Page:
After two fights with cancer, Norwalk basketball saved Sue Gray's life

Wife of Norwalk coach Steve Gray used Trucker basketball success to get her through daily cancer struggles
Mark Hazelwood
Mar 19, 2014

Is this it this time?

Sue Gray had mentally allowed herself to think that way in the fall of 2011. The wife of Norwalk head boys basketball coach Steve Gray had been diagnosed with breast cancer for a second time. Gray had put on a tough face with her first fight with cancer in 1997.

But not this time.

“The second diagnosis really took me down,” Gray said. “I just thought, this must be the time I'm going to die. I had a hard time accepting it. I cried a lot. I remember Steve asking me why I was crying so much, because the first time I was such a trooper. But I'd just sit in the house and cry.

“Our three girls were all away at school and moved out, so there was nothing to distract me.”

But at life's lowest point, Norwalk's run at Ohio history began to unfold.

Win after win, the Truckers gave Sue Gray something to cling to. They won 23 straight games before falling to Toledo Whitmer (40-32) in a Division I regional semifinal in the 2011-12 season. Last season, it was 24 straight wins before falling to Mansfield Senior (44-42) in a Div. I district semifinal.

This season, the Truckers opened with 14 straight wins, pushing themselves into the Ohio record book as their regular season winning streak reached 57 games, the ninth-longest in state history. With 13 straight wins after finally losing Jan. 29 at Ontario (63-61), Norwalk finds itself in the Final Four of the state championships for the first time ever.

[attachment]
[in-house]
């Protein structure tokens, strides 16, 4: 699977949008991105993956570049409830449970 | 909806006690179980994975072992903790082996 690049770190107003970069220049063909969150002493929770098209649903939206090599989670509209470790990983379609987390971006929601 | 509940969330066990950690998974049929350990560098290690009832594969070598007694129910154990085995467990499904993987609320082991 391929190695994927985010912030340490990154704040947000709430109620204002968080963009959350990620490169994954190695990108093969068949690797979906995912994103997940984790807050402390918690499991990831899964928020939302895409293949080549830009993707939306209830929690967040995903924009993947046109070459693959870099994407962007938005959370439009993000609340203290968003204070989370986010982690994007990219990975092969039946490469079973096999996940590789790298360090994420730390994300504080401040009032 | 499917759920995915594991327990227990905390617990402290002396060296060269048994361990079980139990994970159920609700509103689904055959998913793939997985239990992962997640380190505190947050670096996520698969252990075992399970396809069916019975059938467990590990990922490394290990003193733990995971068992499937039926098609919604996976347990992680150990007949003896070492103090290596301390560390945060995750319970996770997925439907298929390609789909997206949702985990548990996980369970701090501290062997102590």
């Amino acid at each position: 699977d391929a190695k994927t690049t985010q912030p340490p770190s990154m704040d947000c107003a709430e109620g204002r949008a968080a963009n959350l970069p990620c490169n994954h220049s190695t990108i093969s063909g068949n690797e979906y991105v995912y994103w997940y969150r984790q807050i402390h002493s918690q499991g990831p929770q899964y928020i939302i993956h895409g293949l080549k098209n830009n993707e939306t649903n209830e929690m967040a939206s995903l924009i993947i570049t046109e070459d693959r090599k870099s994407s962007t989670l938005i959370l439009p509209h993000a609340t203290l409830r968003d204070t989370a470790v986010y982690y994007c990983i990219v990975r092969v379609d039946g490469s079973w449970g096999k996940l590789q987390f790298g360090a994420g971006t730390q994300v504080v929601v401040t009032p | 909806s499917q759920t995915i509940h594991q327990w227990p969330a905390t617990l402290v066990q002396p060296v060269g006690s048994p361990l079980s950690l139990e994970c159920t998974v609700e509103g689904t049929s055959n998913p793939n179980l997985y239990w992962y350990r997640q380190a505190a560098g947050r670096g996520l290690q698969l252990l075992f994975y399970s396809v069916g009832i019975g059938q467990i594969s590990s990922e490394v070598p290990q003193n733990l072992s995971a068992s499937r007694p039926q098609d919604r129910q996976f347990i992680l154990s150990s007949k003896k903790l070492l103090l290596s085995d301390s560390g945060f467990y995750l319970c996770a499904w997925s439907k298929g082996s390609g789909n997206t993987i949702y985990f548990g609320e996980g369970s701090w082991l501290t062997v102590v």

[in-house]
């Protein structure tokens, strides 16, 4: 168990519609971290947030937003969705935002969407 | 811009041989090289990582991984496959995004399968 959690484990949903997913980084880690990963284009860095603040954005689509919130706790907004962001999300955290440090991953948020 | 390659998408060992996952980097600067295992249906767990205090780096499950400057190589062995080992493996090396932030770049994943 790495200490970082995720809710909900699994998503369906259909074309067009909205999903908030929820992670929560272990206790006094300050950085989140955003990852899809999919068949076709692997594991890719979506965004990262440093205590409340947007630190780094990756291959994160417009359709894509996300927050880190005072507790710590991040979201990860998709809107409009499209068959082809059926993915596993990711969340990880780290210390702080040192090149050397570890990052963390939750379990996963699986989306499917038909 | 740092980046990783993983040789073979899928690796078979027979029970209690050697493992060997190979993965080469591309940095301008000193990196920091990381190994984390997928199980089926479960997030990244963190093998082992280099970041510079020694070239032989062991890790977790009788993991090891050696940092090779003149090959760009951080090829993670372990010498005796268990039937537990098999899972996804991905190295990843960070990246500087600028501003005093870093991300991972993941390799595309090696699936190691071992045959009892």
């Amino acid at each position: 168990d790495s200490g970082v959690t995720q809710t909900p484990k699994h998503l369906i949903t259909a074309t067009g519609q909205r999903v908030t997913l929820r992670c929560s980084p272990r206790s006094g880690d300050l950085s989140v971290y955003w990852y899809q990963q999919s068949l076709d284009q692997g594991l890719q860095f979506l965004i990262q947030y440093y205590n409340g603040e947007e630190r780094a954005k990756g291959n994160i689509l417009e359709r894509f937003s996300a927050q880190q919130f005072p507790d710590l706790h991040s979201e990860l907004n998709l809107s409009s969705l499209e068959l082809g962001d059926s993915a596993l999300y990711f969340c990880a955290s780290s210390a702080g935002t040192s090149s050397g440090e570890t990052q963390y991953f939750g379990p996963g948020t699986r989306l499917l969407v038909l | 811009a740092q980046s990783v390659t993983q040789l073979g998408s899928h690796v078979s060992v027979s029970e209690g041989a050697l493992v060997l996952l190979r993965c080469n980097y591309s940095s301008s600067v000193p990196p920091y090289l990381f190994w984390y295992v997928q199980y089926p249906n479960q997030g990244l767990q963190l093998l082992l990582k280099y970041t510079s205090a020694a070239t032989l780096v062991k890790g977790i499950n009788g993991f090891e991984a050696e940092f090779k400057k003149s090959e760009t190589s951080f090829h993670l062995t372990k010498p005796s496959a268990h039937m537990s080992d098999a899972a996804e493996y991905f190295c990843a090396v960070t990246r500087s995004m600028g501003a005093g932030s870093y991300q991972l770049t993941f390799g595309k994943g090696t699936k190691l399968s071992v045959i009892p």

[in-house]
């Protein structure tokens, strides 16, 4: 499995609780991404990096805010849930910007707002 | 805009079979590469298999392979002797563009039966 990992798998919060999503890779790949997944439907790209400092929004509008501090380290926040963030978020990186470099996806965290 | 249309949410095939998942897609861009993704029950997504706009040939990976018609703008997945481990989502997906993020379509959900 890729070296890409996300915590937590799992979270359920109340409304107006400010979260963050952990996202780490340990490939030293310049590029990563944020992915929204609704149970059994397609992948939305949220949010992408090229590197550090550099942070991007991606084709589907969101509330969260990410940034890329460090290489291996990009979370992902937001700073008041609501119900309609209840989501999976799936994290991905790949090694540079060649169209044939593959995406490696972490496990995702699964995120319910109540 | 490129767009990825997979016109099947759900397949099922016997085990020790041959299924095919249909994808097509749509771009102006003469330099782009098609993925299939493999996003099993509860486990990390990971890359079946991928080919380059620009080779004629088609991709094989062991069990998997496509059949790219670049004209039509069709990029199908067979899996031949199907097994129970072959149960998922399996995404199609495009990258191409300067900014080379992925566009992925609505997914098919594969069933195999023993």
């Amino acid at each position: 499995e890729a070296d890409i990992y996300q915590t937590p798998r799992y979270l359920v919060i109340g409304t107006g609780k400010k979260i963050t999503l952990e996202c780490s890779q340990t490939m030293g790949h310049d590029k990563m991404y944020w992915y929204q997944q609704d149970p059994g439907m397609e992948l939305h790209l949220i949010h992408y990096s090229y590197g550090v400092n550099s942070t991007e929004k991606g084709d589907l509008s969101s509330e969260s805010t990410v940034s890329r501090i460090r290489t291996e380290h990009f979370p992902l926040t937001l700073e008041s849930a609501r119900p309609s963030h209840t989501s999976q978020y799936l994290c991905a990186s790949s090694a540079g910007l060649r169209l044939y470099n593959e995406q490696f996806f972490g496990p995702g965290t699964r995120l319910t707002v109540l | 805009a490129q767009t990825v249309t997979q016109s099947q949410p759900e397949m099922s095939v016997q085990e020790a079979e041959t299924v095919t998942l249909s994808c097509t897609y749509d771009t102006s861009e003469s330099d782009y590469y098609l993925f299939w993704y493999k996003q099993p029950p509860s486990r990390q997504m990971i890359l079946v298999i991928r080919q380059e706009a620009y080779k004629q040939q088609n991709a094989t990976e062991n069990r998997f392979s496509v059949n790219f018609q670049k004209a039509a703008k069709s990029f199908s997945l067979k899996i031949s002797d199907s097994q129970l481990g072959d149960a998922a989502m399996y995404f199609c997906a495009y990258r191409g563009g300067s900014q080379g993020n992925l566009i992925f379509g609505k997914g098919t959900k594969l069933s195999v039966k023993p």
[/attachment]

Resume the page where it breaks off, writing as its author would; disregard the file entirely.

The Truckers (27-1) face Dayton Thurgood Marshall (22-5) at 10:45 a.m. Thursday at Ohio State.

While watching her husband and his players rattle off 74 wins in 77 games, Gray doesn't mince words about it: Basketball saved her life.

The first battle

Gray first learned of her cancer in 1997, while Steve was five years into his tenure at Lexington.

And even then, basketball proved to be a major outlet.

“Jon Sanderson was a freshman on the team at Ohio State, and he was from Lexington,” she said. “My chemotherapy treatments were always in Columbus on Mondays and Wednesdays, and after, we'd hang around and go to an Ohio State game.

“Jim O'Brien was the coach, and he'd always go out of his way to ask how I was doing,” she added. “Just the excitement of going to Ohio State took away a lot of the negative going on in our personal lives with the cancer.”

When Sanderson was a sophomore, Ohio State made its memorable run to the Final Four in 1999, and the Grays got to go along for the ride.

At home, they waited a day to explain the situation to their three daughters, but even then, put on a game face through basketball season.

“We needed to process it, but we decided we didn't want anything to change. We didn't want the girls to be any more scared than they already would be when they found out. We just kept everything the same, even though we were both dragging, because it takes a lot out of you.

“But we still made sure we were at every event, every game together as a family,” she added. “It was always my escape from it.”

Round 2

Nearly 14 years later, Gray was again given the devastating news. In October of 2011, cancer had returned.